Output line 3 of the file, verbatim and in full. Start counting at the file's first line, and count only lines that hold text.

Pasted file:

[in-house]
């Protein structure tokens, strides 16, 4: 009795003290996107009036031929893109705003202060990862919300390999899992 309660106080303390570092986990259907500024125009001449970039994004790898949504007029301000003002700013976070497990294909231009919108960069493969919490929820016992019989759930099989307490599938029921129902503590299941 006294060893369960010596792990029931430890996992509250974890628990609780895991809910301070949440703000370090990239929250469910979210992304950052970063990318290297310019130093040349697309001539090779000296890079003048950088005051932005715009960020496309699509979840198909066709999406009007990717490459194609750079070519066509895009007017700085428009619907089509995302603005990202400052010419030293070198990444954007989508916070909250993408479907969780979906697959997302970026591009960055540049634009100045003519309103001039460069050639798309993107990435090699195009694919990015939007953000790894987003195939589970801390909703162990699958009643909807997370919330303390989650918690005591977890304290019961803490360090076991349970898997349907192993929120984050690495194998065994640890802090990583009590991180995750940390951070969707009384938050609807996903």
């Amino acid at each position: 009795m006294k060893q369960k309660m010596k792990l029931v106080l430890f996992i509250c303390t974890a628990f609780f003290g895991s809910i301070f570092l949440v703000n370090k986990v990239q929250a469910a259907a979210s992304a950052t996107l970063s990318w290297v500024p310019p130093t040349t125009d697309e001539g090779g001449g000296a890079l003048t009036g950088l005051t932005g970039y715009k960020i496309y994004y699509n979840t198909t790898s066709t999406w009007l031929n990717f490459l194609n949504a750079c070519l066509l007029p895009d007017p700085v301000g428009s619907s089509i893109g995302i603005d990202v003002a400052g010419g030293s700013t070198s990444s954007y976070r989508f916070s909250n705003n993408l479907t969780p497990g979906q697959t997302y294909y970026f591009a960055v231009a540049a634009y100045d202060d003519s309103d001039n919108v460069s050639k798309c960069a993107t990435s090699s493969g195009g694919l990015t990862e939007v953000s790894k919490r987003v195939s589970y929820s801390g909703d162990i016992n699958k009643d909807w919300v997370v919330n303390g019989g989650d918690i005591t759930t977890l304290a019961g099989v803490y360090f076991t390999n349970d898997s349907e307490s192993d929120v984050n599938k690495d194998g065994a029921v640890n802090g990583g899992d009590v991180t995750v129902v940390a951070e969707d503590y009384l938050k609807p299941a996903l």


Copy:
């Amino acid at each position: 009795m006294k060893q369960k309660m010596k792990l029931v106080l430890f996992i509250c303390t974890a628990f609780f003290g895991s809910i301070f570092l949440v703000n370090k986990v990239q929250a469910a259907a979210s992304a950052t996107l970063s990318w290297v500024p310019p130093t040349t125009d697309e001539g090779g001449g000296a890079l003048t009036g950088l005051t932005g970039y715009k960020i496309y994004y699509n979840t198909t790898s066709t999406w009007l031929n990717f490459l194609n949504a750079c070519l066509l007029p895009d007017p700085v301000g428009s619907s089509i893109g995302i603005d990202v003002a400052g010419g030293s700013t070198s990444s954007y976070r989508f916070s909250n705003n993408l479907t969780p497990g979906q697959t997302y294909y970026f591009a960055v231009a540049a634009y100045d202060d003519s309103d001039n919108v460069s050639k798309c960069a993107t990435s090699s493969g195009g694919l990015t990862e939007v953000s790894k919490r987003v195939s589970y929820s801390g909703d162990i016992n699958k009643d909807w919300v997370v919330n303390g019989g989650d918690i005591t759930t977890l304290a019961g099989v803490y360090f076991t390999n349970d898997s349907e307490s192993d929120v984050n599938k690495d194998g065994a029921v640890n802090g990583g899992d009590v991180t995750v129902v940390a951070e969707d503590y009384l938050k609807p299941a996903l």